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BUSINESS
November 20, 2014 | By Harold Brubaker, Inquirer Staff Writer
Here's the quick read on why the Pennsylvania Gaming Control Board chose Live! Hotel & Casino in South Philadelphia for Philadelphia's second casino, based on a document just posted on the board's website. The pitch by Live's backers - Cordish Cos. and Greenwood Gaming & Entertainment Inc. - that they could tap into the millions of annual visitors to sporting events and concerts at the stadium complex was convincing. "The board finds the synergy between gambling and entertainment at a casino with the sports and concert enthusiast visiting the more than 400 stadium area events per year presents an opportunity for marketing the stadium/casino area into a 365-day-per-year attraction with minimal negative impact on the surrounding areas," the document, known as an adjudication, said.
NEWS
November 20, 2014 | By Harold Brubaker and Tricia L. Nadolny, Inquirer Staff Writers
Convinced that a stadium-area casino would draw sports fans, and certain that casino gamblers want to arrive by car, the Pennsylvania Gaming Control Board on Tuesday awarded Philadelphia's second casino license to Live! Hotel & Casino. The Gaming Board found that "the synergy between gambling and entertainment at a casino" with "the more than 400 stadium-area events per year" could create a year-round attraction at the sports complex, according to a filing that explained the board's selection.
NEWS
November 19, 2014 | By Robert Moran, Inquirer Staff Writer
The Philadelphia Police Advisory Commission on Monday recommended that the city review why police officers fired from the department were frequently reinstated through arbitration. In 26 cases reviewed by the commission, officers were reinstated by arbitrators in 19 instances, according to the commission's annual report, made public Monday. "Arbitrations involving Philadelphia police officers, particularly those fired for serious misconduct, have been a source of frustration and public scrutiny for more than three decades," the report states.
BUSINESS
November 17, 2014
Maternal and Child Health Consortium of Chester County has appointed Allison Turner and Sandra Nichols to its board. Turner is assistant professor in the master of public administration program at West Chester University, and Nichols is an independent consultant working with the Digital Innovation Group at AstraZeneca. Mann Center for the Performing Arts , Philadelphia, has appointed Miller Parker to its board. He is CEO of the Philadelphia Business & Technology Center and president of the Philadelphia Non-Profit Advertising Agency.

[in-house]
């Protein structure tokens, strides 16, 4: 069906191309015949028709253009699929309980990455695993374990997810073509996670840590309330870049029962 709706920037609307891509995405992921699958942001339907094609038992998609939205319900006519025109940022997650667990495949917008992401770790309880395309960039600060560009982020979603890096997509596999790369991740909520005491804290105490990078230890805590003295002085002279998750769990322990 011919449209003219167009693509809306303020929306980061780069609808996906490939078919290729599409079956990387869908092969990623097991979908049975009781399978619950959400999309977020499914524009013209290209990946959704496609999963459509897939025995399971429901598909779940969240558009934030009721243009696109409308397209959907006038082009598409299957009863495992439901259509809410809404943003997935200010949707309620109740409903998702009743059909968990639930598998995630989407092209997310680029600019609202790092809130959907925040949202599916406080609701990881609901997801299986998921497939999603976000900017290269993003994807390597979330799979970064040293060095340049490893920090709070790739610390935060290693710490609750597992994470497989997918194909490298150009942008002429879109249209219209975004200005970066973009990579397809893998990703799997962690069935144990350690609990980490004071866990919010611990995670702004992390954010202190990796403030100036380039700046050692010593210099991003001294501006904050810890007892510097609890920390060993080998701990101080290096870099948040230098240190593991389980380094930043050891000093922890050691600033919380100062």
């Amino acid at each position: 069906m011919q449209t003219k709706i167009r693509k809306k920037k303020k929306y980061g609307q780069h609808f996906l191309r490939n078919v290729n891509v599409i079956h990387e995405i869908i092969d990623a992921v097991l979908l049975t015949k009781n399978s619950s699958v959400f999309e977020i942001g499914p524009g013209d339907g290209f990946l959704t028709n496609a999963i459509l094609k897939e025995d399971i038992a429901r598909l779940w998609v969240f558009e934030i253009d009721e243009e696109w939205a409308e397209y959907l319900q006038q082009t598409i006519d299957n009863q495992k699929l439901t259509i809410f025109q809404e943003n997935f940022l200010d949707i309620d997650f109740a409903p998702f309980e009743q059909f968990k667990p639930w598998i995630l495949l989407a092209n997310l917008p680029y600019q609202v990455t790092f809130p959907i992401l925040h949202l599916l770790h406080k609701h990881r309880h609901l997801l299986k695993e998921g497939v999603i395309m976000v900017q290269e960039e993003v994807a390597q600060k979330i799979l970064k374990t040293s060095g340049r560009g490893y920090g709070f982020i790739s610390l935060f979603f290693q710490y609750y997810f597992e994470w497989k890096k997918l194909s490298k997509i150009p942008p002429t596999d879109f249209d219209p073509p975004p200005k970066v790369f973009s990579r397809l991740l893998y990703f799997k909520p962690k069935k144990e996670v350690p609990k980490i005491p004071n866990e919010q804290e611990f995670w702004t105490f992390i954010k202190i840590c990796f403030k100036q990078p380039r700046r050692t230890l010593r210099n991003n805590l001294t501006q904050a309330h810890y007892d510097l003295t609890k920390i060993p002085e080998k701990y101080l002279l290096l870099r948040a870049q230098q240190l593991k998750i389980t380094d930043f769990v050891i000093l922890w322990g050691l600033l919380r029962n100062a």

NEWS
November 16, 2014 | By Avery Maehrer, Inquirer Staff Writer
Daan Polders' whiteboard has seen better days. Polders trekked the implement, a staple throughout his coaching career, with him to Villa Maria this season from his previous gig at Colorado Academy in Denver. But it has taken a beating. The board has been stepped on, struck by misfired balls, and tripped over throughout the last three months - in addition to being subject to an occasional funny message or two scribbled by players. Nevertheless, the board is still magnetized. It still erases, despite a bit of water damage.
NEWS
November 16, 2014 | By Julia Terruso, Inquirer Staff Writer
The Lincoln University's board of trustees decided Saturday to conduct an internal review of the school's president, Robert Jennings, who has been under fire for comments about women and sexual assaults while also being at the helm during drops in enrollment and financial ratings. Chairwoman Kimberly Lloyd said after a closed two-hour session that the board "reviewed the actions of the president" and would refer the matter to an executive committee. The committee of several board members will begin the review immediately, though no timetable was given for a decision.
NEWS
November 14, 2014 | By Susan Snyder, Inquirer Staff Writer
Even with the revelation that NCAA officials may have bluffed their way through getting Pennsylvania State University to agree to football sanctions, the chairman of the university's board of trustees on Thursday maintained that the university made the right decision signing the consent decree. And the university, Chairman Keith Masser said, will continue to honor the deal. "It's easy to play cards when they're turned up," Masser said in an interview, during a break in board committee meetings on Thursday.
NEWS
November 6, 2014 | By Angelo Fichera, Jan Hefler, and Julia Terruso, Inquirer Staff Writers
All will be the same in 2015 in terms of leadership in Burlington, Camden, and Gloucester Counties following Tuesday's general election. For Camden and Gloucester Counties, that means the all-Democratic freeholder boards will retain their current makeup. In Burlington County, on the other hand, a tense race with the potential to end nearly four decades of GOP control once again ended in another victory for Republicans as an incumbent and a former freeholder were returned to office.
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